Tuesday, 24 September 2013

Oneohtrix Point Never - R Plus Seven

It's been three years (give or take a month), and Returnal - the first proper studio album for Daniel Lopatin's Oneohtrix Point Never - remains one of my all-time favourite and utmost fulfilling listens, despite its young age. OPN may be an alias many will be familiar with nowadays - Replica's stunning shift from drone-fuelled emotion to sample-led mystery and prevalence - but at a time when his name was barely floating about the wave of hype, 2010 was truly the year where I witnessed first-hand the power of waning electronics, harsh frequencies, and the musical narrative to which production can play such a pivotal role in. Since then, Lopatin has continued scampering between genres with two more studio releases, a set of EPs...and now, for Warp (which was the biggest surprise; hands up those who honestly didn't see that unveil coming), arguably his most dissected, but more importantly, most compelling of musical identities that shows no putting-off of the R-trend. And where Returnal & follow-up Replica played their audacious deliveries to full effect, R Plus Seven hopes to not only follow those albums' suit, but also capitalise on Lopatin's catapult into the interested circles of contemporary electronic music. 

The one point that must be made clear then, is that Lopatin - more than he's done admittedly on previous records - seems to disconcern himself with secondary musical attributes such as lead and connection. While his interest on movement and rhythm remains as strong as it's ever been, R Plus Seven prevails in demonstrating OPN's desire to branch out from the roots of his early drone and ambient background - instead favouring a context-driven abstraction of melody and song-writing. Boring Angel may set listeners up for a brief, slightly morbid chapel setting with its dank organ keys and thickening air. Yet it's the follower-on of conflicting, strutting and quite rampant synth patterns and the immediate withdrawal it brings, that grabs the listener. While there is a build present, and the organ layers aren't entirely erased from the formula, it's the suddenness of the rhythm and pacing - and yet still managing to offer that former enclosed organ tone - that provides the track's closing briskness and organ press, with that added intention. 

Americans by contrast comes across more panoramic as if, in reference to its title, Lopatin is attempting some manner of accumulative surmising of said country's cultural and mannered differences. In result, we have one of the album's most conflicting yet surprisingly engaging pieces, texturally. Everything from the city hip-hop references of the beats, to the aesthetically calming textures of what I myself picture as natural landscapes (forests, rivers, plains, canyons). The track isn't particularly introspective to such vast locations. Rather the multitude of musical builds, act simply to soar us over the scenery, rather than journey through it - a view but never one seeking to gather greater intel. And yet, even as the track ends and we're greeted by a vastly shorter composite in the form of He She, when Lopatin aims to expel finer hairs of detail via use of simpler musical/vocal snippets, the effect is structurally superb. The shaken choppiness of the vocal samples, while reminding me fondly of a track like Sleep Dealer or Child Soldier, here feel more direct and less concerned with sustaining rhythm. Momentum is present, but only through the track's severed-like skewing between placement. In effect, the focus on the detailed textures and friction caused by the vocals, come through remarkably cohesive and strong.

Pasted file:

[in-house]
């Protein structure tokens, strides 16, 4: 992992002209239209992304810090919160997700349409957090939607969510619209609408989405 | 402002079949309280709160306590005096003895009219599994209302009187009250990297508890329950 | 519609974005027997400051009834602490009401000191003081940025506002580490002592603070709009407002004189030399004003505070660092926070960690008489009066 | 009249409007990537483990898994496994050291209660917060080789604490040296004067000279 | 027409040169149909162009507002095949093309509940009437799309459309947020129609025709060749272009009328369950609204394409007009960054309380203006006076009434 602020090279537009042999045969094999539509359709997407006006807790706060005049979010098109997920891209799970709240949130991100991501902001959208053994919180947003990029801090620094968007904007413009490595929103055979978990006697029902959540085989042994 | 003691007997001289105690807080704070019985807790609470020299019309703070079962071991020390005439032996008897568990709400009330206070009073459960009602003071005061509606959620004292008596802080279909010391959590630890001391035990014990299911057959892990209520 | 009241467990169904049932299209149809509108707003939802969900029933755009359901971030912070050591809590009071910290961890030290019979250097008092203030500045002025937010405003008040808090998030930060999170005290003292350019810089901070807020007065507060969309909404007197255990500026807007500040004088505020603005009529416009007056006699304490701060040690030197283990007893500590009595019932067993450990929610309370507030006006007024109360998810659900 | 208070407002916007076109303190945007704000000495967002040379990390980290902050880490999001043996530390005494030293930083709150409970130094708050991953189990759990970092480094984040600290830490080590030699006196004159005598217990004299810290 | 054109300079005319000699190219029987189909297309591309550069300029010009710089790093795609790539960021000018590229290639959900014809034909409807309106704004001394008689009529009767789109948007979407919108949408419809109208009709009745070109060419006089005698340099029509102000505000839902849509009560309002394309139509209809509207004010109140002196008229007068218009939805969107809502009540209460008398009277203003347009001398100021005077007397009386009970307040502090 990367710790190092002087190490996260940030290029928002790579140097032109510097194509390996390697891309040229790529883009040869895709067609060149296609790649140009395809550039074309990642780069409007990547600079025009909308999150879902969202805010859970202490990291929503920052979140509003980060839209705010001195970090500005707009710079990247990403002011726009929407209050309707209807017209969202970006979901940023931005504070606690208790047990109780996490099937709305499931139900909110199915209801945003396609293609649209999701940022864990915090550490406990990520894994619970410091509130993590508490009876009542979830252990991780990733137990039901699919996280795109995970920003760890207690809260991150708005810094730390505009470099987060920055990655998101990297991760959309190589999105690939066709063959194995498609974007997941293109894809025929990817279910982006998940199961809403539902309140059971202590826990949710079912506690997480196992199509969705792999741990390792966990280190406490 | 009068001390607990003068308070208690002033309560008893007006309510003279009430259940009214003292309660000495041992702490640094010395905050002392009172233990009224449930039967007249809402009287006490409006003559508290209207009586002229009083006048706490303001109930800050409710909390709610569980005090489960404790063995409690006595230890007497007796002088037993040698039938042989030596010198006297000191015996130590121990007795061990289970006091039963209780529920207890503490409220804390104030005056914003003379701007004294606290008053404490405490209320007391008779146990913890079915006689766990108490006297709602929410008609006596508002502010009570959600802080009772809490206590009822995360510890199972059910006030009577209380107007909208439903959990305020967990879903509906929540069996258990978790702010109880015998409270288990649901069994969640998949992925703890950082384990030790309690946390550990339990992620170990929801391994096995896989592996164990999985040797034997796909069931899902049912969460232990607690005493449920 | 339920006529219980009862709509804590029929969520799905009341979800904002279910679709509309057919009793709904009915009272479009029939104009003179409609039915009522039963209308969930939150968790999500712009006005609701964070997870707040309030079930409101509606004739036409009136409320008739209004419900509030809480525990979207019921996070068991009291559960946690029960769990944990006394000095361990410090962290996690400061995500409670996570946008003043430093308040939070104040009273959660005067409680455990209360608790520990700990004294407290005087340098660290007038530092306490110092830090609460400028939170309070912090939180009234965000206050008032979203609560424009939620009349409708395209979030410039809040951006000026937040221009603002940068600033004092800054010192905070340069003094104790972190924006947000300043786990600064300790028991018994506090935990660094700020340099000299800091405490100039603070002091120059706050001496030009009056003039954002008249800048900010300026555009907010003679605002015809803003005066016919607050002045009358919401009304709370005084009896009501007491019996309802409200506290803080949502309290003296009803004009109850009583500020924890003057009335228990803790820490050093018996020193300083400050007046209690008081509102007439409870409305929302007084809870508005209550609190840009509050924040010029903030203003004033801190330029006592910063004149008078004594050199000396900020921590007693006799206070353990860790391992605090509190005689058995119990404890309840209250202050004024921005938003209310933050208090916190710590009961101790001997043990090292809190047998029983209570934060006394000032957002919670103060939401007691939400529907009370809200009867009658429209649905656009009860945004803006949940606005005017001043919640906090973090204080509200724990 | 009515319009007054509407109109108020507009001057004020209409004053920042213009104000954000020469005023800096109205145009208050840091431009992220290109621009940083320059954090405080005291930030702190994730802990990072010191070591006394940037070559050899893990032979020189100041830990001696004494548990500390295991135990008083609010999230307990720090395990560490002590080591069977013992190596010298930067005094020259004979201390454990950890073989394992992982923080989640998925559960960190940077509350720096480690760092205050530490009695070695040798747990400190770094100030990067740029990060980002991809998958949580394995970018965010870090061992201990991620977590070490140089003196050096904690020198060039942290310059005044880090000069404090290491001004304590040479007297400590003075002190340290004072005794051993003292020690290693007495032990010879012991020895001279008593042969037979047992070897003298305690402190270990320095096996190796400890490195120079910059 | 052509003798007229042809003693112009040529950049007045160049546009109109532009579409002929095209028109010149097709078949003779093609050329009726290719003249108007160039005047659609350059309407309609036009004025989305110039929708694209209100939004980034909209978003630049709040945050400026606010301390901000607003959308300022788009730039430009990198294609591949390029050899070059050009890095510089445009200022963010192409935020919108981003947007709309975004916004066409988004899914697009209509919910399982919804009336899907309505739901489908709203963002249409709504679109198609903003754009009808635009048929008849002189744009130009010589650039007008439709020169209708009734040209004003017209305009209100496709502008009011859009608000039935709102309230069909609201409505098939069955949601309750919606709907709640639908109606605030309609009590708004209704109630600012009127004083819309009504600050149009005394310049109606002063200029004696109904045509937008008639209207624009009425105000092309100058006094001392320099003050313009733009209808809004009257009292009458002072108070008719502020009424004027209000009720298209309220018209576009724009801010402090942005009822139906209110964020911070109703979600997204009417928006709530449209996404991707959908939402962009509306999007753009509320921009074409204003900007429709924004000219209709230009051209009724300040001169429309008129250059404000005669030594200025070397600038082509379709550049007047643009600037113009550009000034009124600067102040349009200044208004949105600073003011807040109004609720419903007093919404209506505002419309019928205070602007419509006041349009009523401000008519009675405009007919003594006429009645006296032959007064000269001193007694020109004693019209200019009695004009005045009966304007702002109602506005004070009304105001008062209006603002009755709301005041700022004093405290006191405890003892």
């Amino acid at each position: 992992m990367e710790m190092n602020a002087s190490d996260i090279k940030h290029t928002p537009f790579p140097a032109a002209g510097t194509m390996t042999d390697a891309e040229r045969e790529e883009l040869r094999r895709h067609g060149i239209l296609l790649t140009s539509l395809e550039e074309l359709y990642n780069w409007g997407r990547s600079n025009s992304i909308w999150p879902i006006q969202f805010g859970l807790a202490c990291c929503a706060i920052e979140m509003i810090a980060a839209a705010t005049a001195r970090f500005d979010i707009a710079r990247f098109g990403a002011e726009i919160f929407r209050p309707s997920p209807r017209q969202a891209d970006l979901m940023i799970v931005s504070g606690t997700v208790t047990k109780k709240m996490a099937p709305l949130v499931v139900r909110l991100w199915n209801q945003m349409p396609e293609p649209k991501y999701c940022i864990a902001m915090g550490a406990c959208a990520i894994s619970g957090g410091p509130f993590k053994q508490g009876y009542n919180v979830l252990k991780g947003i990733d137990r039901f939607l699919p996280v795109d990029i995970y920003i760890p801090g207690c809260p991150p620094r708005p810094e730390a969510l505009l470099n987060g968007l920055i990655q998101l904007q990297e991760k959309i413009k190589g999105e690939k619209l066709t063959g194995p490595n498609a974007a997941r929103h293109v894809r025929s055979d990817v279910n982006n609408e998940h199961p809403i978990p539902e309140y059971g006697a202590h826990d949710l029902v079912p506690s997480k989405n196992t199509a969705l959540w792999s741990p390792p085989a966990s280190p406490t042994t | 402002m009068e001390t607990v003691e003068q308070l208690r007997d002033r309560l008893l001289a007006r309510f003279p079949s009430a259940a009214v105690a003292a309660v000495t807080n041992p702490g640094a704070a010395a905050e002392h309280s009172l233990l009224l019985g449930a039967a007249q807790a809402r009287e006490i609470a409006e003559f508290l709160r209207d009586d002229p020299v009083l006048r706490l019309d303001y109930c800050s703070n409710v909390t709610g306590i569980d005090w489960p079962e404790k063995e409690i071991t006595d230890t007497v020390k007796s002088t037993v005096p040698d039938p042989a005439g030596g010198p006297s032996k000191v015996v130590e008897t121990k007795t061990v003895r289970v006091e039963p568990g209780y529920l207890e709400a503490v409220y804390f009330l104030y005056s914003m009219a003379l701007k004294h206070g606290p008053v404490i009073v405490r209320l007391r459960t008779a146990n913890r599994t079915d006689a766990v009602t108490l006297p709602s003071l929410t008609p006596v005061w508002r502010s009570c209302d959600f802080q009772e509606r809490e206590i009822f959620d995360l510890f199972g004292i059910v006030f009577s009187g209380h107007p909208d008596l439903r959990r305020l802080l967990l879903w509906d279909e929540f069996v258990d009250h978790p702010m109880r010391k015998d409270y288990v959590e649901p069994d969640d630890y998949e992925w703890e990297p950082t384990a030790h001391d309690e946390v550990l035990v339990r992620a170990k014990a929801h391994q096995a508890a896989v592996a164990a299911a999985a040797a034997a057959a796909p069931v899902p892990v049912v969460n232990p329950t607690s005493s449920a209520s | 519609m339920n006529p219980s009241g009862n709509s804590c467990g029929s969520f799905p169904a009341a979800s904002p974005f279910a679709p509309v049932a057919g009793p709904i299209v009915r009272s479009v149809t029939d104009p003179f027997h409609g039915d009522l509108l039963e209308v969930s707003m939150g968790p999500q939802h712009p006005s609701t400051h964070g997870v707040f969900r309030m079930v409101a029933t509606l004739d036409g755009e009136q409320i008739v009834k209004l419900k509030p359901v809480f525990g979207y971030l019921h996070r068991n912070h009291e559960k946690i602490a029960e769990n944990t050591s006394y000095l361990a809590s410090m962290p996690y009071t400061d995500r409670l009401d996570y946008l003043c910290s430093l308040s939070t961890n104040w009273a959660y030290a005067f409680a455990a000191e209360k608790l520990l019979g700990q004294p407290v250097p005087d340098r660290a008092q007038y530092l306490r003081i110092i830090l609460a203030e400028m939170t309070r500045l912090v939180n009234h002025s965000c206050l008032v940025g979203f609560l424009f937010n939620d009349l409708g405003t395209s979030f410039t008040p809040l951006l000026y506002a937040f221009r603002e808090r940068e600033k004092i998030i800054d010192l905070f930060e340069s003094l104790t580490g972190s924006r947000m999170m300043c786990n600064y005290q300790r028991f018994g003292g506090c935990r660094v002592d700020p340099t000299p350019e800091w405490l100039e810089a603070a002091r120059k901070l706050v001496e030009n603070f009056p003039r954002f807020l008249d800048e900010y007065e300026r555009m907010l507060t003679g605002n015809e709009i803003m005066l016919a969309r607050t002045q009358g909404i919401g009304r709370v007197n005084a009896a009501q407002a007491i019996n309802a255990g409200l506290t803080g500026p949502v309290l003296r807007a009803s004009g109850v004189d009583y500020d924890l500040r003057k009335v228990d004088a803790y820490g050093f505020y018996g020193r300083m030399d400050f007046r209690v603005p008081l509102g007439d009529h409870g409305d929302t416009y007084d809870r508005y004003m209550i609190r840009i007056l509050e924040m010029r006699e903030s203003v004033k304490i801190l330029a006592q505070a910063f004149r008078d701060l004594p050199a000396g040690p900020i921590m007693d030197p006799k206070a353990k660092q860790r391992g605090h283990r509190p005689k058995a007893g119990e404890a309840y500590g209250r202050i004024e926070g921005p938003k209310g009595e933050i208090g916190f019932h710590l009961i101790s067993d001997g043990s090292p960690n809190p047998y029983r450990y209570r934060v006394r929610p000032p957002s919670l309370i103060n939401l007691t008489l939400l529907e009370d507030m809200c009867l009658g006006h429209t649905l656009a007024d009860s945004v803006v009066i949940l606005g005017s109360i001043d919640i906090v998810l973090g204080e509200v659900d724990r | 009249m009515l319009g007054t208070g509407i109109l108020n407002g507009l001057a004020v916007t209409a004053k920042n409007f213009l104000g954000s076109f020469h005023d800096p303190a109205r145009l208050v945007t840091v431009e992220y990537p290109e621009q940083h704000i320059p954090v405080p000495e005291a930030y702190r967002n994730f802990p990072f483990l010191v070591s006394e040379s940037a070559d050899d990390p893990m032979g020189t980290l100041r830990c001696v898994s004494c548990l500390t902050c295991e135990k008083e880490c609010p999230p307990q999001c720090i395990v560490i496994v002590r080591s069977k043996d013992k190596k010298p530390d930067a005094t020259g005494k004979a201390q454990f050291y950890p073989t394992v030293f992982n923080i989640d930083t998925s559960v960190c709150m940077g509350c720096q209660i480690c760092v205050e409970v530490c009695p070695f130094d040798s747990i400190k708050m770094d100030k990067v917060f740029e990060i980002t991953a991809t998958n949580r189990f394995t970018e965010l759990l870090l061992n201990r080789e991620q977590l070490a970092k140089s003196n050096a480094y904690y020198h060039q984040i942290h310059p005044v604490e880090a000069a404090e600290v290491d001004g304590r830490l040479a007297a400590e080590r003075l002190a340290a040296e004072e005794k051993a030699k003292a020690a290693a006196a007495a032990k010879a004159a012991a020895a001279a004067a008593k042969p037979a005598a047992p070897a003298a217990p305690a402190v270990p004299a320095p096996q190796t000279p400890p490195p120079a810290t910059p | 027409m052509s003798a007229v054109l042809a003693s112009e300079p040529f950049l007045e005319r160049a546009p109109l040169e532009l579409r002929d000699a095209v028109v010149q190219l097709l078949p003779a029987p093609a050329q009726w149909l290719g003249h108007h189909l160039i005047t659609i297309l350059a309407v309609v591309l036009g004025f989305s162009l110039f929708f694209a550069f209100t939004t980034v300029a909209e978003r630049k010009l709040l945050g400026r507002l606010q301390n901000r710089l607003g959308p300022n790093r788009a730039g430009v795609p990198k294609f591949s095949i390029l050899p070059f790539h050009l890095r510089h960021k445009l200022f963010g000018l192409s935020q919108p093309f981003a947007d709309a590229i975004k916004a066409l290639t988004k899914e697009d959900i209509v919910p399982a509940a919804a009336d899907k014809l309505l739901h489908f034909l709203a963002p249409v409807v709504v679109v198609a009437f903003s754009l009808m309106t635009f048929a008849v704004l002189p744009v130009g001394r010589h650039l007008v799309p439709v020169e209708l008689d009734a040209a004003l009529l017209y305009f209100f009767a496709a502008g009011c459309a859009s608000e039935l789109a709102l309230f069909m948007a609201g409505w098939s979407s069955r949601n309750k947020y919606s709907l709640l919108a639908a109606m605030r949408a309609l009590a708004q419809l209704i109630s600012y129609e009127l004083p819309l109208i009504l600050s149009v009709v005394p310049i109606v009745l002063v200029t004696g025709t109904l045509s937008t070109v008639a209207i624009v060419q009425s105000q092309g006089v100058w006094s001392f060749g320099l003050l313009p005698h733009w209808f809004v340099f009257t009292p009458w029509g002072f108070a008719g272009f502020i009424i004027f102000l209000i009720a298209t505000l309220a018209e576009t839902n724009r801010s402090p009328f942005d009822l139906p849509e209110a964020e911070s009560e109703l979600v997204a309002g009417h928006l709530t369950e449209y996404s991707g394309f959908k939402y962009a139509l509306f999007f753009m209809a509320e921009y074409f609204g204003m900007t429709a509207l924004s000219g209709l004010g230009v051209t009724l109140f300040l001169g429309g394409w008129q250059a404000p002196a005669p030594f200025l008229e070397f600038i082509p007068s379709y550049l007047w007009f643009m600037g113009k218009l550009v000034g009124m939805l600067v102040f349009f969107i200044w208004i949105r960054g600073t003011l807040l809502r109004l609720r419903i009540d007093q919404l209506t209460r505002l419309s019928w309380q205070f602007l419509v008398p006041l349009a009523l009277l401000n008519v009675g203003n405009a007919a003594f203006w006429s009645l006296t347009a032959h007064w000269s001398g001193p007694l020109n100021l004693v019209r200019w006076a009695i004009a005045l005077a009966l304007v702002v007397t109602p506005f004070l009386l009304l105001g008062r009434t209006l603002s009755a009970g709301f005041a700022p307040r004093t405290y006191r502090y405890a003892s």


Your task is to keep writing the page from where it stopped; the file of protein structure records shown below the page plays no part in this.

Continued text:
That's not to say functional rhythm or progression are unaccounted or left to daunter amid Lopatin's atmosphere. Inside World goes on to reinstate the effect vocals can merit when treated as an appliance on tone, rather than of lyrical subjection. The decision taken - the way the vibrant ghostly voices shunt in and out of perspective amid these fairly limited uses of keys to begin with - does create anxiousness, if not totally argumentative or unstable. Yet despite this slight hostility, the fact Lopatin can offer an exchange between his synthesizer drone and sharp violin strings - while still focusing on the strain of such a projection - shows that OPN strives to challenge even himself when outlaying such a narratives in his music. It's no surprise Zebra pops up, perhaps with literal intent, just as the focus turns to that of a self-initiated challenge on maintaining atmosphere and emotion. Amid what is a near-seven minute piece siphoned into numerous brief movements, everything from the vocal-shifted haze of vocals to the regurgitating echo of synth loops, to the texturally gritty fracturing of electronics; no matter where we find ourselves, OPN maintains a level of complexion and interest by asserting the track's underlining use of distance. And in effect, the comfort/withdrawal it ends up bringing, is fully laid on the listener.